DEVELOPERS TRACKInvited Talk Abstracts
Bio: Jeff Hammerbacher is the Vice President of Products and Chief Scientist at Cloudera. Jeff was an Entrepreneur in Residence at Accel Partners immediately prior to joining Cloudera. Before Accel, he conceived, built, and led the Data team at Facebook. The Data team was responsible for driving many of the applications of statistics and machine learning at Facebook, as well as building out the infrastructure to support these tasks for massive data sets. The team produced several academic papers and two open source projects: Hive, a system for offline analysis built above Hadoop, and Cassandra, a structured storage system on a P2P network. Before joining Facebook, Jeff was a quantitative analyst on Wall Street. Jeff earned his Bachelor's Degree in Mathematics from Harvard University.
Title: Socializing Big Data
Abstract: The past several years have seen some exciting developments for big data junkies. Open source projects for serving and processing massive data sets have proliferated within large, respectable companies, and large data sets have been made accessible to the general public free of charge. We'll take a look at how ecosystems develop around data sets and software projects, keeping the focus on people as system builders, algorithm designers, and data analysts.
Title: Making social networks more useful: Aardvark Social Search
Abstract: The rise of social networking tools online has an enormous potential for improving our daily lives, but most usage of social networks is for fun and entertainment. To add utility while maintaining social engagement, we looked to communication channels where people were already directly exchanging help, and then used algorithms to make the exchanges dramatically more efficient and powerful.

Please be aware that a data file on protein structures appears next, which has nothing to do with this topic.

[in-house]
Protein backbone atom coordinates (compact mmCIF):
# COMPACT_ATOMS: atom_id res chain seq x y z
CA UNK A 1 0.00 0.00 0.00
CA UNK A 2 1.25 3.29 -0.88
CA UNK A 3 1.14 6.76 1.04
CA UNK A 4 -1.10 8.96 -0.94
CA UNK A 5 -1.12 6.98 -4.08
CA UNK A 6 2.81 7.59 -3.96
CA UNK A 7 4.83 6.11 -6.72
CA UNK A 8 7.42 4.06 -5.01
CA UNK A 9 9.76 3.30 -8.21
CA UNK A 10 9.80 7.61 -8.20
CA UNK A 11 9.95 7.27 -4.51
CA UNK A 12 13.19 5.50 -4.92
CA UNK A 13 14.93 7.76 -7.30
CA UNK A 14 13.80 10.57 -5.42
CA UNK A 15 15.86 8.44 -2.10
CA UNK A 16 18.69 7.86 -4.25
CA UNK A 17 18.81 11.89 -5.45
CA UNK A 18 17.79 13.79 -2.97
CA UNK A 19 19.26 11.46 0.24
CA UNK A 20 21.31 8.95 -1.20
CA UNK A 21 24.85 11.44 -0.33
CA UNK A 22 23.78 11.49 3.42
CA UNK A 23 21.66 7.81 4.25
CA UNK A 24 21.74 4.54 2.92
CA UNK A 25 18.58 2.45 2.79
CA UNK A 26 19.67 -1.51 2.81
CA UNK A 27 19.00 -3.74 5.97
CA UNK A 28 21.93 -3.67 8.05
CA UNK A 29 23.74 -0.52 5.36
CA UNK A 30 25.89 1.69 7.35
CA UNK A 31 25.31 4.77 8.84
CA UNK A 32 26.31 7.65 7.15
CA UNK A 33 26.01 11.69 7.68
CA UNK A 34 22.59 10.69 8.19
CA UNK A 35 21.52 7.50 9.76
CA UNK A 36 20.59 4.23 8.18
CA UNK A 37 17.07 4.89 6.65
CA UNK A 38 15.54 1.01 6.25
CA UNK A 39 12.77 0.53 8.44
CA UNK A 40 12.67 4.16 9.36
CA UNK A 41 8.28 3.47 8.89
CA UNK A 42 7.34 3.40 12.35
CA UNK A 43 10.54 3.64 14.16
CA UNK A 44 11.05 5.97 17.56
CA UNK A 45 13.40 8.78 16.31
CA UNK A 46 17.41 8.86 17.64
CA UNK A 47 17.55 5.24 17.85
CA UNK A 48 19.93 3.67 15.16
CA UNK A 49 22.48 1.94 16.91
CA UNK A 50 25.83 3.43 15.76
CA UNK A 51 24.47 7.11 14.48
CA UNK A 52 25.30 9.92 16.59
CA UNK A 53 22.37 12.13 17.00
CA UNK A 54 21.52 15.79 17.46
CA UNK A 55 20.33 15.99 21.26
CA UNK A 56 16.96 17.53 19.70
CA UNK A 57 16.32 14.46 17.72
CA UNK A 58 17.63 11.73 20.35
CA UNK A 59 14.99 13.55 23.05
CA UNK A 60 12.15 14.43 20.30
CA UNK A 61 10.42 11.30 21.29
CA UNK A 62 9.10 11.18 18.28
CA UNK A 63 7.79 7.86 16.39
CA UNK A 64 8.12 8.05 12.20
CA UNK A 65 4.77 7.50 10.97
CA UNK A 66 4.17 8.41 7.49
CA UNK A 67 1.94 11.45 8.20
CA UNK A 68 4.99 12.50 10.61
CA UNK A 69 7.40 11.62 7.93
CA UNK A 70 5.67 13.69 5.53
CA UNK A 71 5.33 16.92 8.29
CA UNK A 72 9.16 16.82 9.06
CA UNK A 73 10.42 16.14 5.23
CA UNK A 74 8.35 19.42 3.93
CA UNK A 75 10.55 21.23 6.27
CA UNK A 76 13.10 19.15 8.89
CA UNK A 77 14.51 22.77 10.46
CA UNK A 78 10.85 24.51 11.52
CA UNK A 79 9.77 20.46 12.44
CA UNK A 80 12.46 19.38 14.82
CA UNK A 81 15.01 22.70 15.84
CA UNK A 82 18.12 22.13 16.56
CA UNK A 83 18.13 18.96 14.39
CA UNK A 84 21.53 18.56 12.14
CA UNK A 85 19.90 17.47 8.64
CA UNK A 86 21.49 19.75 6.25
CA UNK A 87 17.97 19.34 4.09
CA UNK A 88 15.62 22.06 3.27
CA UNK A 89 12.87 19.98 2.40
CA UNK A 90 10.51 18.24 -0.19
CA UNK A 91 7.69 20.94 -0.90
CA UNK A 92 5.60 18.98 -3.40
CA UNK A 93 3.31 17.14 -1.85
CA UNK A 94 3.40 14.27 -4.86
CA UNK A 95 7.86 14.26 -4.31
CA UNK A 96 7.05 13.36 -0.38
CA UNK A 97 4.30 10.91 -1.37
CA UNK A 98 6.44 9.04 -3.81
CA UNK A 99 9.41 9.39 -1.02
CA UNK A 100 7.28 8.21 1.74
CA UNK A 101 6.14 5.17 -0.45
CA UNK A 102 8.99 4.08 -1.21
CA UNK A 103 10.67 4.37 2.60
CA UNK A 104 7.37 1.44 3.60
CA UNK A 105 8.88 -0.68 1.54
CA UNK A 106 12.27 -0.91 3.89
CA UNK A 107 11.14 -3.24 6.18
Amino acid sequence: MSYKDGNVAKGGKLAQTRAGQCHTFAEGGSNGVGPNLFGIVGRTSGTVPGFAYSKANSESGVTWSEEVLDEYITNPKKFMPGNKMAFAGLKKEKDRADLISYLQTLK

Algorithms can find the perfect person from within the thousands of friends-of-friends and tens of thousands of peers with common affiliations who might have the knowledge you're looking for that would otherwise be quite difficult to come by. And even though a growing amount of helpful knowledge is represented online, it remains a tiny fraction of the knowledge in peoples' heads.
For the past year we have been designing Aardvark, a new Social Search product that enables people to tap into the wisdom of their networks, conversationally, in real-time. Aardvark works over IM or Email, and is a contact that lives on your existing buddylist in your IM program. Users send Aardvark everyday questions just like they would when talking to a friend. In the background algorithms find the perfect person to answer from within their extended network. Aardvark then asks for and receives an answer within a few minutes, and passes
the answer along to the asker with a chance for follow-up in real-time.
In this talk, Nathan will discuss the challenges that faced the team in developing Aardvark. A social product needed a successful conversational interface, and the team used numerous wizard-of-oz techniques to prototype Aardvark such that it could later be automated. Users also expected a unified and extensible multi-channel product experience (web, IM, email, social network, etc), and to implement such an experience we used protocols like xmpp and legacy-network transports along with the more recently emerged Facebook Connect and Open Social platforms. To pull it all together, we incorporated user-centered design into an agile engineering process, and iteratively researched, developed and tested a variety of algorithms to find the perfect person to answer a particular question from a particular user.
Bio: Nathan Stoll is the Keeper of Insectivores at Aardvark. Nathan came from Google, where he headed Google News for three years, overseeing
its rapid expansion to more than 40 countries and growth into one of the top global news sites. In his first few years at Google, Nathan and one other engineer launched Google Suggest, helped optimize the early Adwords system and developed pricing models for Adsense. Nathan holds a BS in Computer Science and a BA in Political Science from Stanford University.